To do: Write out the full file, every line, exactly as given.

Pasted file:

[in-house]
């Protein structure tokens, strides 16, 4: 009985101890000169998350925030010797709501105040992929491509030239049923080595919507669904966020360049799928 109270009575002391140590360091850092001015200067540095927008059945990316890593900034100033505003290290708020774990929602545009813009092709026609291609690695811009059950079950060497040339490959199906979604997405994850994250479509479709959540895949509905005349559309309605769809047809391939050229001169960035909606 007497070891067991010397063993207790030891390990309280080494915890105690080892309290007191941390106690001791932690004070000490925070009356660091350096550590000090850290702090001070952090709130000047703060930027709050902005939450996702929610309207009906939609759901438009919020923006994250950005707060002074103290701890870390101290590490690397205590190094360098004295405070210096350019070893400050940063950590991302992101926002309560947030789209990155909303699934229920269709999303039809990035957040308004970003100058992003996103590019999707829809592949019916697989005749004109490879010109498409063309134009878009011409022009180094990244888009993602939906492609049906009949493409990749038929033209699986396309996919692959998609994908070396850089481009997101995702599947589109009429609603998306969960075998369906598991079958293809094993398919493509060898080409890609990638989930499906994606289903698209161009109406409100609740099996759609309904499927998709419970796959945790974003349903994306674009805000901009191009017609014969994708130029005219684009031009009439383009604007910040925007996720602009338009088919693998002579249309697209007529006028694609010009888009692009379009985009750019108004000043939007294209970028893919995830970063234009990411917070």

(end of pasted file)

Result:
[in-house]
């Protein structure tokens, strides 16, 4: 009985101890000169998350925030010797709501105040992929491509030239049923080595919507669904966020360049799928 109270009575002391140590360091850092001015200067540095927008059945990316890593900034100033505003290290708020774990929602545009813009092709026609291609690695811009059950079950060497040339490959199906979604997405994850994250479509479709959540895949509905005349559309309605769809047809391939050229001169960035909606 007497070891067991010397063993207790030891390990309280080494915890105690080892309290007191941390106690001791932690004070000490925070009356660091350096550590000090850290702090001070952090709130000047703060930027709050902005939450996702929610309207009906939609759901438009919020923006994250950005707060002074103290701890870390101290590490690397205590190094360098004295405070210096350019070893400050940063950590991302992101926002309560947030789209990155909303699934229920269709999303039809990035957040308004970003100058992003996103590019999707829809592949019916697989005749004109490879010109498409063309134009878009011409022009180094990244888009993602939906492609049906009949493409990749038929033209699986396309996919692959998609994908070396850089481009997101995702599947589109009429609603998306969960075998369906598991079958293809094993398919493509060898080409890609990638989930499906994606289903698209161009109406409100609740099996759609309904499927998709419970796959945790974003349903994306674009805000901009191009017609014969994708130029005219684009031009009439383009604007910040925007996720602009338009088919693998002579249309697209007529006028694609010009888009692009379009985009750019108004000043939007294209970028893919995830970063234009990411917070």